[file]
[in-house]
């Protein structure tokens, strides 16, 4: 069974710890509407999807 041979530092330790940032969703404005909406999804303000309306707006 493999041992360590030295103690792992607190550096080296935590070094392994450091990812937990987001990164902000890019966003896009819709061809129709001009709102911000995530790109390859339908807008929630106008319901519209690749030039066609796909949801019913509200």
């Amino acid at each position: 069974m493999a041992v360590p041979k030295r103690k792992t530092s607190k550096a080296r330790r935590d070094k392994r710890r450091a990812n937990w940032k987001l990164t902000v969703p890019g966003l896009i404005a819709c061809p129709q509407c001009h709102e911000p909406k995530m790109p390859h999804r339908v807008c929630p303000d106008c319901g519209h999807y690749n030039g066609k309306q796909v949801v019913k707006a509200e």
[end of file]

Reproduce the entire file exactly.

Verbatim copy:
[in-house]
């Protein structure tokens, strides 16, 4: 069974710890509407999807 041979530092330790940032969703404005909406999804303000309306707006 493999041992360590030295103690792992607190550096080296935590070094392994450091990812937990987001990164902000890019966003896009819709061809129709001009709102911000995530790109390859339908807008929630106008319901519209690749030039066609796909949801019913509200």
């Amino acid at each position: 069974m493999a041992v360590p041979k030295r103690k792992t530092s607190k550096a080296r330790r935590d070094k392994r710890r450091a990812n937990w940032k987001l990164t902000v969703p890019g966003l896009i404005a819709c061809p129709q509407c001009h709102e911000p909406k995530m790109p390859h999804r339908v807008c929630p303000d106008c319901g519209h999807y690749n030039g066609k309306q796909v949801v019913k707006a509200e």